Wednesday, June 6, 2012

Placed 2nd in the Brucedale Press Acrostic Contest 2012

Ibsen’s Doll

Against all odds of surviving the voyage, the fashionable young woman had eagerly purchased her ticket for passage to America on the Titanic.

Benumbed by the boarding experience, her ears ringing with the babbling colloquy of fellow passengers competing to be heard above the fanfare of orchestral strains, Aoefa McFee accompanied the steward to her cabin—albeit inattentively—where she set about to unpack the hat cases and Belles Malles her betrothed had obtained for her.    

Could she be more fortunate the girl wondered, as she took inventory of her trousseau; the embroidered net wedding gown, limerick lace veil, and wool crepe walking suit, all of which had been custom ordered, filled her with tremendous pride, and not a little wonder at the way her life had changed over the previous year.  

Disturbances of sleep—dreams of fading lights and frigid waters—lay forgotten, buried within her subconscious as she worked to find space for each precious gown within the luxury cabin.    

Everything I need is here, she mused. Fans of every description, folded and pressed together, rested in a brightly painted wedge-shaped box. Gloves of doe-skin, lace and hand-painted silk—a pair to match every carefully chosen ensemble—awaited her fingers to provide shape and form. Hats from the millinery salons of Paris, each a sculptural marvel, lay in readiness to herald her social status for seasons to come.

Ibsen’s play, The Doll House, came to mind; an intrusion on her thoughts that seemed to occur each time she contemplated marriage to the wealthy stranger who had convinced her to make a new life with him. Jackanapes were the only fellows interested in her back home, she thought. Kilkenny County was no hotbed of romance, or common sense for that matter. Legends and superstitions were more the order of the day there.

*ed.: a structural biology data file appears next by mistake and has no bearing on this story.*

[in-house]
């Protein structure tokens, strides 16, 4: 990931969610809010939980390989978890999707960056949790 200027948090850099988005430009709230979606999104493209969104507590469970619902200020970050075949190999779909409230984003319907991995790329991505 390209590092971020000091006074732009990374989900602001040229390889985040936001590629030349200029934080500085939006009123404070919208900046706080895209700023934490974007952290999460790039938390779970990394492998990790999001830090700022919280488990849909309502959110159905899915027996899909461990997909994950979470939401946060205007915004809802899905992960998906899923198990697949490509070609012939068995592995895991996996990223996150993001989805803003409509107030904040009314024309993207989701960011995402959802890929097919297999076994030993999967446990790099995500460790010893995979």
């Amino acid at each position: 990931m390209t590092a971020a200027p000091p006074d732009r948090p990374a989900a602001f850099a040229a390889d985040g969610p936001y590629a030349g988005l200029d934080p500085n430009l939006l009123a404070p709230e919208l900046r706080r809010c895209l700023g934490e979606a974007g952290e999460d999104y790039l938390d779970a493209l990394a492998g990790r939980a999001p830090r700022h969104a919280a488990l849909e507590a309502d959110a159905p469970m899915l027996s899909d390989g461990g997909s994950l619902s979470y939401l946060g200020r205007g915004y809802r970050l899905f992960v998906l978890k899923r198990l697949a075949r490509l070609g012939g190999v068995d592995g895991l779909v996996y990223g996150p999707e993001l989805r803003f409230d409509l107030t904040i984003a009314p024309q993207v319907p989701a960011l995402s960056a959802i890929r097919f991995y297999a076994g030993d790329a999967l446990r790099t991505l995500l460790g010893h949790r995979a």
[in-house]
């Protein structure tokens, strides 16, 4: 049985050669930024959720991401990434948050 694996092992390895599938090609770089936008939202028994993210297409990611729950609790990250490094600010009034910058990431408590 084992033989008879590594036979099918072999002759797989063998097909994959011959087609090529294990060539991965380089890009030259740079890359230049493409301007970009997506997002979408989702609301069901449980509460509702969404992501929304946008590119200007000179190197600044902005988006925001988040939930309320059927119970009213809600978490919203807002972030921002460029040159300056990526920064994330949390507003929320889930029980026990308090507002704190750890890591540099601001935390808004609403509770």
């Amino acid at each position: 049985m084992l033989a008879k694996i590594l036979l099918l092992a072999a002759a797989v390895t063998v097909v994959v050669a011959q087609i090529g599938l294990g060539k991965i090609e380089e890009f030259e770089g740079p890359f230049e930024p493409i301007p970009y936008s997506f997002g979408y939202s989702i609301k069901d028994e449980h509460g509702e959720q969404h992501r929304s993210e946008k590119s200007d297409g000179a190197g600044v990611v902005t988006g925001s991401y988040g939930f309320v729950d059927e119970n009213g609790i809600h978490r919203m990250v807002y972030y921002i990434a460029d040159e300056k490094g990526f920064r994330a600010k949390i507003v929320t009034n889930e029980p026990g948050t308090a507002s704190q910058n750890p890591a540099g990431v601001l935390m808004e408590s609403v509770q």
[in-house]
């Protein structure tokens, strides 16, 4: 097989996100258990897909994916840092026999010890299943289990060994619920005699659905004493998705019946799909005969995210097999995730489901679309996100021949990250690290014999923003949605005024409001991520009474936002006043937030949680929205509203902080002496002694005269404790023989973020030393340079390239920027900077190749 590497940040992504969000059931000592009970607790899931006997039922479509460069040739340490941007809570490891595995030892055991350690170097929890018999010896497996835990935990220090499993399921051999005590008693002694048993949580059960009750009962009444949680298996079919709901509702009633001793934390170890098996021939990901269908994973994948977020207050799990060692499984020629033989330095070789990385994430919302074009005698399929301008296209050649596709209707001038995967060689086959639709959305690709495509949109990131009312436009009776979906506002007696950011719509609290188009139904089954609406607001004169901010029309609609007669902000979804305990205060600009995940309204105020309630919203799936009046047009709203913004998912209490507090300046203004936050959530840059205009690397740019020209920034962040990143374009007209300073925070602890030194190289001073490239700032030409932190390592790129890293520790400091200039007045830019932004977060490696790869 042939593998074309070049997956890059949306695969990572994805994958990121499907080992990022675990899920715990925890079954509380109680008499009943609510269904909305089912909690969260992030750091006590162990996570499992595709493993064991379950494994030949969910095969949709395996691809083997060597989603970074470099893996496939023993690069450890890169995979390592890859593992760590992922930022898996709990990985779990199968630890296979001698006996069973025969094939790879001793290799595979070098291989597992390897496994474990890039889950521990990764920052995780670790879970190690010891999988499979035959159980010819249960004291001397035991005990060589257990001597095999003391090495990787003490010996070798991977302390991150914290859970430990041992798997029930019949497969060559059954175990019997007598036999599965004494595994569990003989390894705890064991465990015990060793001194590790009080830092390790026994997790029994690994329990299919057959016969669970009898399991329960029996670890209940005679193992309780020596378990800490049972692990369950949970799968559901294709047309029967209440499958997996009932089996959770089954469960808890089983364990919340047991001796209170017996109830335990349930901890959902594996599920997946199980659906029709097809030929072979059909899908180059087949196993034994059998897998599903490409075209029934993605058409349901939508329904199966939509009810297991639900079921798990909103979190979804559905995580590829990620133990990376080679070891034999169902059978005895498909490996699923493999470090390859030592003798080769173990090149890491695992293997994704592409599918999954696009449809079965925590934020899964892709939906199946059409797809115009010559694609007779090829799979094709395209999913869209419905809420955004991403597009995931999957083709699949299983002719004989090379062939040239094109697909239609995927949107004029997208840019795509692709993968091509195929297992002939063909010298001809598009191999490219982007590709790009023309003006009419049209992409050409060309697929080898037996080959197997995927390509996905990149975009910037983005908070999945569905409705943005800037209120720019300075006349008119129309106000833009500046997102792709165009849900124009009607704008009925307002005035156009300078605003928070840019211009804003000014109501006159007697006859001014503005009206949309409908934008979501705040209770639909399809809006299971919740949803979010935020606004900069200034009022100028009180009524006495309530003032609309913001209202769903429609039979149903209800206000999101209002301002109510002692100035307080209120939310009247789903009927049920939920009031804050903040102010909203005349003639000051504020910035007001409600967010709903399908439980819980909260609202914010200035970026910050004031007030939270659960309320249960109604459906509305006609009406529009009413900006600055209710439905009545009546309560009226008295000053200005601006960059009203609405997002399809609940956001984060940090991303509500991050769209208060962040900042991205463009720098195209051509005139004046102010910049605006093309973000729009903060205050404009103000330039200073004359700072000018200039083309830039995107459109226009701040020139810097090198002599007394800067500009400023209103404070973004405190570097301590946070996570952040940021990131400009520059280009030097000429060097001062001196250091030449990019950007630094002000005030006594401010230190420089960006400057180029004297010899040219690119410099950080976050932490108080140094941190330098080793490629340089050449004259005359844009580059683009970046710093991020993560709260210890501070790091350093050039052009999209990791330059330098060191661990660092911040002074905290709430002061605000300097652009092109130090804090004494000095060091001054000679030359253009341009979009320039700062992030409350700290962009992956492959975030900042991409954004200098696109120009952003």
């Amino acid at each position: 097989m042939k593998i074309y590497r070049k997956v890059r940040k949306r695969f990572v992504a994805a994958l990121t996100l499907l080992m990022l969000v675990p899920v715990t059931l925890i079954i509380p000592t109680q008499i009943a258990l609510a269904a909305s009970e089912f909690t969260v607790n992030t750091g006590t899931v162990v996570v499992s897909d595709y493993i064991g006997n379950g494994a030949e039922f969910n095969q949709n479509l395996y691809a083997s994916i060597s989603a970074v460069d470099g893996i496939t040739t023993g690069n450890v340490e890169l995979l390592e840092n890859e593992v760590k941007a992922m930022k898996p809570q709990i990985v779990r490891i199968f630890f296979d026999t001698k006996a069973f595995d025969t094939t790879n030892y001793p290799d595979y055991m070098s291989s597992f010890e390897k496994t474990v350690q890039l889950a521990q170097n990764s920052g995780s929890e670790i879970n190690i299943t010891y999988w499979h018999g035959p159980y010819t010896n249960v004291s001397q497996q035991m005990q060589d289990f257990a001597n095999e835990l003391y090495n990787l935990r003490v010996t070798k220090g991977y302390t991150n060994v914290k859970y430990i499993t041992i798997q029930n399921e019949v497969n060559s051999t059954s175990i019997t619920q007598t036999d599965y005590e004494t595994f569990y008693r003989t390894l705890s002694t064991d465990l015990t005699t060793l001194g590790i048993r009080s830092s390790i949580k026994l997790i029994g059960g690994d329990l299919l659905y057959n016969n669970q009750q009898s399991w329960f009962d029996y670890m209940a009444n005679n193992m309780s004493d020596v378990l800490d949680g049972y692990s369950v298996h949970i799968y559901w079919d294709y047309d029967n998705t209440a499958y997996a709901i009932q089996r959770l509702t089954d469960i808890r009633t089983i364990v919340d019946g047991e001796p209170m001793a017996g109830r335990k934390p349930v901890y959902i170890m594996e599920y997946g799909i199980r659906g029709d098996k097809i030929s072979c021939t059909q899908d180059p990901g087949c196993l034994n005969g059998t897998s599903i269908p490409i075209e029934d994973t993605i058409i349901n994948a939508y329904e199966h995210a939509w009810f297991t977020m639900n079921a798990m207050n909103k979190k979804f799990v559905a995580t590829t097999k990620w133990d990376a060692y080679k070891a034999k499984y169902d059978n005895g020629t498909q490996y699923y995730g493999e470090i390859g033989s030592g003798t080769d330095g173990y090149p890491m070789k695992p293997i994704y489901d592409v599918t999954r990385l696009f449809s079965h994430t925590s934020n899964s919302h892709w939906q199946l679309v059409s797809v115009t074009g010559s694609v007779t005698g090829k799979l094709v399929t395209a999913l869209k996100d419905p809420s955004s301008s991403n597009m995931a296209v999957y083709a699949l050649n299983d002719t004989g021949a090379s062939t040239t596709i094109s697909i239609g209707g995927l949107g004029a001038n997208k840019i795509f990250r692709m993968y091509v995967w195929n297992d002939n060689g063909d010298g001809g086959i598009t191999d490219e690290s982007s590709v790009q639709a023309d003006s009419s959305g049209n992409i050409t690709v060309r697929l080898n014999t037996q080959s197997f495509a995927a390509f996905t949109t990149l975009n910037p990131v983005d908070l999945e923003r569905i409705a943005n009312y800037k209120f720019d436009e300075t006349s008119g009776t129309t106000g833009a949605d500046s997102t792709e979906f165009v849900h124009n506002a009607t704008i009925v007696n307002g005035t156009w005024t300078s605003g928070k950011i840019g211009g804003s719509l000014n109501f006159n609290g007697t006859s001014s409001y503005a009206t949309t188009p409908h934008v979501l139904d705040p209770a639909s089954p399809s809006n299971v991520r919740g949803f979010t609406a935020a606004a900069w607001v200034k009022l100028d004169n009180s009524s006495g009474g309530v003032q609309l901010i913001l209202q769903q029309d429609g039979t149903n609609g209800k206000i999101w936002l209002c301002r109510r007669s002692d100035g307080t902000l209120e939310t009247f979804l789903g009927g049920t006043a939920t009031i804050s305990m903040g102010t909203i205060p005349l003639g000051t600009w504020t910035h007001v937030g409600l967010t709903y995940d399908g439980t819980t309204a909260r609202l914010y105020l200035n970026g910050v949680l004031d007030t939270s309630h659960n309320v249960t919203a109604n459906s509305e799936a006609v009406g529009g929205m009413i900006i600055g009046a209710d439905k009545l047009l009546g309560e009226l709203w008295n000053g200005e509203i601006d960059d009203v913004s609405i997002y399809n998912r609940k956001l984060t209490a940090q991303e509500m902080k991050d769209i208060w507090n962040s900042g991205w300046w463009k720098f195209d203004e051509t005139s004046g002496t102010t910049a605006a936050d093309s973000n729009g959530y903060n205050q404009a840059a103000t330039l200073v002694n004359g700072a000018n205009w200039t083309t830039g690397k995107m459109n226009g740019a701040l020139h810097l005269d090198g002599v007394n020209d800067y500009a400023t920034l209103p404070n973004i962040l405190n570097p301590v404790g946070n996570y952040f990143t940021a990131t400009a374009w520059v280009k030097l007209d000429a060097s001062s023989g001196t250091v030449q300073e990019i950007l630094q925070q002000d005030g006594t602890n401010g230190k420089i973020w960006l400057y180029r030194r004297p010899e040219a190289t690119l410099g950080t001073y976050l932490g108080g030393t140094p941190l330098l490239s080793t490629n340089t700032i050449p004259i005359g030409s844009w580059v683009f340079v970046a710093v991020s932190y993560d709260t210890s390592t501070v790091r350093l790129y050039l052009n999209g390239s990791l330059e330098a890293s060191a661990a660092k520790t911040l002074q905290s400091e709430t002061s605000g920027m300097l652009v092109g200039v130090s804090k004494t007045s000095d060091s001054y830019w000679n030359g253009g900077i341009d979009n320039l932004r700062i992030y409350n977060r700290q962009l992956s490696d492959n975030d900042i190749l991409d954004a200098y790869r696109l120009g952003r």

“Marriage proposals are one thing,” she’d been told by her mother and her aunties, “but to accept a lock of hair from a lover is certain to bring disaster.” Now that she was alone, memories of such pronouncements gave her pause.

Overcome by momentary dread, Aoefa McFee yanked a pearl-studded locket from beneath her collar, breaking the fine gold chain that had encircled her neck for months.
Perhaps the step she was taking was ill advised.

Quarterdeck activities accelerated, as preparations for launch neared completion. Rumbling engines chugged to life from somewhere below. Soon it would be too late.

Trembling fingers secured a winged hat to Aoefa’s upswept raven curls.

“Understand this,” her mother had said, “I’ll not be there t’assist ya when the babies are born.”

Vacillating scenes appeared and disappeared before her mind’s eye like expanding soap bubbles blown from a straw: Mother and Da waving goodbye, her husband-to-be promising love and devotion, siblings wishing her good luck through tear-stained faces. Would she be able to live with herself, no matter what her decision?

Xenophobia overcame her suddenly like a wave of poisonous gas. Yggdrasil images swirled before her eyes.

Zombie-like, she progressed through the torrent of travelers, not bothering to excuse herself as she bumped against women with wide-brim hats and long-rod parasols, until, having made her way back whence she had come, Aoefa McFee, her chest heaving with breathlessness, exited the ship to leave her carefully planned future behind.

No comments:

Post a Comment